The Green Party leader says 80% of the turnover of the bar is on food
The leader of the Green Party has defended the Oireachtas bar, claiming the majority of money spent there now goes on food.
Eamon Ryan is a member of the Dáil's Committee on Procedure and Privilege, which has been asked by Sinn Féin to limit the bar's hours.
The Irish Independent reports that the committee examined a proposal from Gerry Adams, who is said to have a "range of concerns" about the availability of alcohol in Leinster House.
Deputy Ryan, however, says there's no need to change the current arrangement - and in fact suggested more people should be encouraged to avail of the members bar.
He told Newstalk Breakfast: "Deputy Adams has written several times, going back to 2013 & 2014... and I think it's the basic principle of having a bar in the workplace is his objection.
"I went into the Dáil members bar at 10 o'clock last night. The Dáil was sitting until 11, we were debating the Finance Bill. There were how many people in the bar? Two."
He claimed the sale of alcohol in the bar has decreased dramatically over the last ten years, observing: "You know what does well? Food. 80% of the turnover of the Dáil bar is on food."
He added that the gym across the road is "packed" every morning, whereas the bar has gotten quieter.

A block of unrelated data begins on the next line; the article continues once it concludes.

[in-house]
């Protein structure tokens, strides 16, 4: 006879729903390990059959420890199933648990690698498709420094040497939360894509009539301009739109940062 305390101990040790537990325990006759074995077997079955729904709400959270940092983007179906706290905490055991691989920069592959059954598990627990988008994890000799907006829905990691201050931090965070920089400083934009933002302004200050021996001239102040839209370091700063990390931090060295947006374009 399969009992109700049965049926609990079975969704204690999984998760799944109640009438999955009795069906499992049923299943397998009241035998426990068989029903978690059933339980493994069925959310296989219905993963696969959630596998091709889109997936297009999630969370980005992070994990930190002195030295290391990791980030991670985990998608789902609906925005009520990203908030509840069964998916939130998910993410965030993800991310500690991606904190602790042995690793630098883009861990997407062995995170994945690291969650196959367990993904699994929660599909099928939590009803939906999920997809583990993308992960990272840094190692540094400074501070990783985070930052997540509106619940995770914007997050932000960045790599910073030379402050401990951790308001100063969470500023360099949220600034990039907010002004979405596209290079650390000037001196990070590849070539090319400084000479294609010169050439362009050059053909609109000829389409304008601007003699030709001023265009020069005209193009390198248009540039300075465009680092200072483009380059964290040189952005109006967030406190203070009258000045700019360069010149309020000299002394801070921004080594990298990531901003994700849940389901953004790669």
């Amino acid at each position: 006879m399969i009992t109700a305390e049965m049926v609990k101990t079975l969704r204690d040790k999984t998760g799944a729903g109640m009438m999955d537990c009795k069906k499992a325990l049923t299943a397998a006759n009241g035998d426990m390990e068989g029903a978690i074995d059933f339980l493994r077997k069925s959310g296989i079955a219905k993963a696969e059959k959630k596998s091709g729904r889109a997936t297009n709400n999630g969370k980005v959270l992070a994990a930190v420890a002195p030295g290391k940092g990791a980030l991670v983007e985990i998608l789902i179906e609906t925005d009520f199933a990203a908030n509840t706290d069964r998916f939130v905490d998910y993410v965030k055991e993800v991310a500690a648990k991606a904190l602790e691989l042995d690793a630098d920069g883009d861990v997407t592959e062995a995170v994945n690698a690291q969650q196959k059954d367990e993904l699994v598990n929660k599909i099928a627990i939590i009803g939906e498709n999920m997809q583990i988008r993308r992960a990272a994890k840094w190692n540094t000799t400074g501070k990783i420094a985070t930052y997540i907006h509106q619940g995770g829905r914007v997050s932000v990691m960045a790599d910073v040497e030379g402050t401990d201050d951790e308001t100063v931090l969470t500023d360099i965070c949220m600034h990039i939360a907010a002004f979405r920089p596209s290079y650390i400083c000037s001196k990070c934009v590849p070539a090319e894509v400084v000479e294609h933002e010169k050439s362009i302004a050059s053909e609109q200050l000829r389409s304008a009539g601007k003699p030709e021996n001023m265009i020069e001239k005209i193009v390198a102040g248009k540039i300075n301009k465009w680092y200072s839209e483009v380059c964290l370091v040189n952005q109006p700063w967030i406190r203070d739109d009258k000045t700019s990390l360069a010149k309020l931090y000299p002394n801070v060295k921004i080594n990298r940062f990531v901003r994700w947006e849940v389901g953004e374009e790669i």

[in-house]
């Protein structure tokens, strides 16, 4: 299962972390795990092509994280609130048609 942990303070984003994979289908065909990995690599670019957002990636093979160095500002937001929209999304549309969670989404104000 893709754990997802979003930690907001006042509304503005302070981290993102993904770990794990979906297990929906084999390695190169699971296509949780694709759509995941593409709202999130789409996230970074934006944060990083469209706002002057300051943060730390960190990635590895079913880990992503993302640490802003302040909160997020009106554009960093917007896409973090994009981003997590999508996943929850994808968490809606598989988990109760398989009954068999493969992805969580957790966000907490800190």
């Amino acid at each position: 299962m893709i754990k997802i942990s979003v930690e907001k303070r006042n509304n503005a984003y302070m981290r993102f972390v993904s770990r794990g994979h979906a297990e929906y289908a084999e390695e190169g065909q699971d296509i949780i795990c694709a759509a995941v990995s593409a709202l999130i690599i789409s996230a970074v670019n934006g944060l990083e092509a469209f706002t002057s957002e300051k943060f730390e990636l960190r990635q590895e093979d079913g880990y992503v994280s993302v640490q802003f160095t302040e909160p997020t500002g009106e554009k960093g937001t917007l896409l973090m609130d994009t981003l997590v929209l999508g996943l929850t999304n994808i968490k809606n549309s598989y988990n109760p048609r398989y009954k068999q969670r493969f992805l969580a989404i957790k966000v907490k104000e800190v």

However, Deputy Ryan believes that a bar at Leinster House is actually needed.
He argued: "Irish politics... I don't know where Sinn Féin's Gerry has his meetings up in Louth, but I bet you it's probably in a pub. Most of our meetings are in a pub... it's not a bad thing to have a social aspect to politics."
While he doesn't think the Dáil bar needs to go, the Green politician does think it's important to listen to the concerns his Oireachtas colleagues have.
He told Paul Williams: "I'm a defender of the Dáil. For all our failings - and we have failings in Irish politics in spades - compared to our neighbours on either side we're actually relatively sane. And part of the way it works in the Dáil, and I think it's right, is you're respectful to other people.
"By and large, most people are working hard, decent people. Part of the culture is having a place where you can, for the most part, go for a cup of coffee with someone else."
He concluded: "We're going to look at how [the bar] works, so that we kind of get people using it more, because that wouldn't be a bad thing... for food!"
Meanwhile, the Houses of the Oireachtas are looking to recruit a part-time bartender for both the visitor and members bars.